If you want to convert an array - the best way to preserve order - into an object for "performance" reasons, then you may also want to preserve an array of IDs so that ordering can be relied upon.

On Tue, Apr 24, 2018 at 10:26 AM, T.J. Crowder <[hidden email]> wrote:
On Tue, Apr 24, 2018 at 5:58 PM, Augusto Moura <[hidden email]> wrote:
> Assuming `Object.keys` has the same order as a simple `for..in` (as stated
> in

We'll have to fix that page, the spec does not define the order in which `for-in` will enumerate property names. (It does define the order in which `Object.keys` will provide the property names, now, but not `for-in`.) That said, all modern and modern-ish implementations I've tested (to be fair, just V8, SpiderMonkey, Chakra, and IE11's JScript) do indeed follow the defined order with `for-in` as well, with an object's own properties coming before inherited ones - http://jsfiddle.net/arhbn3k2/1/ (IE11-friendly version without Symbols: http://jsfiddle.net/arhbn3k2/5/). (Provided I haven't screwed up that test.) But it's specifically *not* specified - from [EnumerateObjectProperties][1] (the op `for-in` uses to initialize its loop):

> The mechanics **and order** of enumerating the properties **is not specified** but must conform to the rules specified below.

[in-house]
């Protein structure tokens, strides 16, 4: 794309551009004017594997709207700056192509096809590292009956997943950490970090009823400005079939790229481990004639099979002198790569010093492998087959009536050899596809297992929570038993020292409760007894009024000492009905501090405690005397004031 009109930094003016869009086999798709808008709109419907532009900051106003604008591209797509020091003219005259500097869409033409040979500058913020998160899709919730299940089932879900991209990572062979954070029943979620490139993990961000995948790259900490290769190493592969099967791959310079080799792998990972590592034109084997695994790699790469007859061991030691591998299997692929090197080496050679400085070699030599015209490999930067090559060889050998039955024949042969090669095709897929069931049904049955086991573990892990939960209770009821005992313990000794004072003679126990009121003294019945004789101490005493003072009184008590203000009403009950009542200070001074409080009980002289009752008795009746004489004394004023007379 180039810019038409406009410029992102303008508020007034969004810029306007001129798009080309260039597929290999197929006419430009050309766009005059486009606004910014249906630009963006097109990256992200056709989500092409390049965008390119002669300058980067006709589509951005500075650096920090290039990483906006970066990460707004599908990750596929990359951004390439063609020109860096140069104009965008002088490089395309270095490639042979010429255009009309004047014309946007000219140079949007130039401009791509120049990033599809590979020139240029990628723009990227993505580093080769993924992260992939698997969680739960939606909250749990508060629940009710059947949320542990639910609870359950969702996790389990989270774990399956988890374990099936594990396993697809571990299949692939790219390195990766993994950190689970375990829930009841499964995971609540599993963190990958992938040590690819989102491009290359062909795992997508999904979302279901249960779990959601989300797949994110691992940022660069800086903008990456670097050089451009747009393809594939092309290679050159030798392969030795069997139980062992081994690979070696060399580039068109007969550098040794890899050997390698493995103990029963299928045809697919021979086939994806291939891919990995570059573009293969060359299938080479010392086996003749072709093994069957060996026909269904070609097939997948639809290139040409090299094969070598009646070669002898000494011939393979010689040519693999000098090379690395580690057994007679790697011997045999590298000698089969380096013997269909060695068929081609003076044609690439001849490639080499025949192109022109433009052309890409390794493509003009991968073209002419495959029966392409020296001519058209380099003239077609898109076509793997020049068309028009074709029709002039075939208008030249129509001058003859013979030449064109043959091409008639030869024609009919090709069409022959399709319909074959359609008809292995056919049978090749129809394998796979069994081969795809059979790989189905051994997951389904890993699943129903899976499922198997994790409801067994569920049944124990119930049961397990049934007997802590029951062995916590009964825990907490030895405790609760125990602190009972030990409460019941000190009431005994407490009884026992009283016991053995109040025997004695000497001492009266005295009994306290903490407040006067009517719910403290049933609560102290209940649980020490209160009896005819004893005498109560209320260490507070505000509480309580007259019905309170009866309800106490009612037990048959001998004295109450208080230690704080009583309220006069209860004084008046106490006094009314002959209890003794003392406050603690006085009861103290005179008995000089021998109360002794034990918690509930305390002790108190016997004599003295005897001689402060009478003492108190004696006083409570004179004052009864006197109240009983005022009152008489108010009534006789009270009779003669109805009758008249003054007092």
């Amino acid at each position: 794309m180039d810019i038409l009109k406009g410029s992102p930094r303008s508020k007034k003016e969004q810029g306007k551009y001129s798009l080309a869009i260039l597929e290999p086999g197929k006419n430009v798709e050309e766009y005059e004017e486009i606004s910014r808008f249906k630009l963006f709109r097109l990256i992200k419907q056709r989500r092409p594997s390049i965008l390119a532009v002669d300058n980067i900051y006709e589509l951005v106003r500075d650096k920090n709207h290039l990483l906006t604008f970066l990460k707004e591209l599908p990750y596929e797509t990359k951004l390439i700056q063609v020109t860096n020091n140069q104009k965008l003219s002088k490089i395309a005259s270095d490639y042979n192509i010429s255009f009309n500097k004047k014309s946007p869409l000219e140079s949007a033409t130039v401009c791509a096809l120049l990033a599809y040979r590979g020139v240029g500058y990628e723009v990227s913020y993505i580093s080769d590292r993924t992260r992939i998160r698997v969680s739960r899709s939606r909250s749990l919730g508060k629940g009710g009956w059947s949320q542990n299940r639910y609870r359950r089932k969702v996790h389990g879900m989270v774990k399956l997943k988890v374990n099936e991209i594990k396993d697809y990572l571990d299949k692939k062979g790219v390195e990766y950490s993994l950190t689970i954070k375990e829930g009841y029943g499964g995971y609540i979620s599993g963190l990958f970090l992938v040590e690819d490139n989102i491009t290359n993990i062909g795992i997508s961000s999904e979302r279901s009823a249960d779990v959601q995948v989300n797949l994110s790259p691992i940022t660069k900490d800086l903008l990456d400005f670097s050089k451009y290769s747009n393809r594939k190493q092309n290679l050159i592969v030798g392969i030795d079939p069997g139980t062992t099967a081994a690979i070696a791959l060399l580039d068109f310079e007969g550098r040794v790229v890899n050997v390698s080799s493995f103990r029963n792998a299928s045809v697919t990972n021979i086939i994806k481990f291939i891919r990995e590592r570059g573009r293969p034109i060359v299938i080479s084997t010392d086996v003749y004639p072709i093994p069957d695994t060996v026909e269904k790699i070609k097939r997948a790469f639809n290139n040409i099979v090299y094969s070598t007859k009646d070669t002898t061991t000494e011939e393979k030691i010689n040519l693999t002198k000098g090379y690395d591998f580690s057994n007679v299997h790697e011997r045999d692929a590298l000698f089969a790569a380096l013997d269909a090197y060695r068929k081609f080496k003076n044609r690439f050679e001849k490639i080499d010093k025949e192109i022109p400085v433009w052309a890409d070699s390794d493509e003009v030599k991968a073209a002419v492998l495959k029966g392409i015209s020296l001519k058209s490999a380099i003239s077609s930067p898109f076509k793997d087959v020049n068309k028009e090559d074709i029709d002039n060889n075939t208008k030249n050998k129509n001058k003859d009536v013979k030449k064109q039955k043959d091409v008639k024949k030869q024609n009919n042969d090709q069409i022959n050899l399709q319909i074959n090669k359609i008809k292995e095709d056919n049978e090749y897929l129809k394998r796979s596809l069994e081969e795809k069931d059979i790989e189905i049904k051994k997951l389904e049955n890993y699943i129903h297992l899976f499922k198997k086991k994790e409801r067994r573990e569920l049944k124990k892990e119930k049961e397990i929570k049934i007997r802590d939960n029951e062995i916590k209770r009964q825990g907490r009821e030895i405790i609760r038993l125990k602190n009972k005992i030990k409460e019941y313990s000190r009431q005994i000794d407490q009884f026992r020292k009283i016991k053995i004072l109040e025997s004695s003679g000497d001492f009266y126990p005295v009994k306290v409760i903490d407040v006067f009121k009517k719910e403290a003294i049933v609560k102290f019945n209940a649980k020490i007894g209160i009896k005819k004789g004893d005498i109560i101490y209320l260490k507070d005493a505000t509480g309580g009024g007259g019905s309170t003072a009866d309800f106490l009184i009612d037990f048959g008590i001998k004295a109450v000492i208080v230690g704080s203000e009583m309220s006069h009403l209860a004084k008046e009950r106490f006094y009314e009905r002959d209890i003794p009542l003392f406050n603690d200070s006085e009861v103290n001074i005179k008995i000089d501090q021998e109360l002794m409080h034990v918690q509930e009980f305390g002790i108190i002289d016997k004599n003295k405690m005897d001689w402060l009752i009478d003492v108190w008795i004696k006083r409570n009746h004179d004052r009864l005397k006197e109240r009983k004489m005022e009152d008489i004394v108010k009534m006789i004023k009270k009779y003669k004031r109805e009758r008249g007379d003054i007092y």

*(my emphasis)* It says it has to use [[OwnPropertyKeys]] to get the own property keys at each level, but doesn't -- as far as I can tell -- define the sequence of own vs. inherited properties.

`Object.entries` follows the order (own properties only):

```js
const [first, second, ...rest] = Object.entries(obj);
```

...but I don't think that, or `keysIterator`, really helps somonek vs. what he's doing now (`Object.keys`).

-- T.J. Crowder


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Re: Accessing (n)th key from an object

T.J. Crowder-2
On Tue, Apr 24, 2018 at 7:07 PM, Jordan Harband <[hidden email]> wrote:
> Regardless of what's in the spec, relying on objects having an order among
> their properties violates the conceptual mental model of objects: a bag of
> unordered key/value pairs.
>
> If you want to convert an array - the best way to preserve order - into an
> object for "performance" reasons, then you may also want to preserve an
> array of IDs so that ordering can be relied upon.

Absolutely agree. As I said originally, relying on the order of the
properties in the object is almost always a bad idea.

@somonek, an object with an array of keys is probably your best
solution. Wrap it up in an object with an API that all of the code
updating it can use, so you don't have consistency issues. You could
even give it an iterator. :-)

-- T.J. Crowder
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Re: Accessing (n)th key from an object

somonek
Thanks, hat's probably what I'll do. 

I was also thinking looking at @Augusto's approach that if you replace the object with a Map you can iterate as Augusto mentioned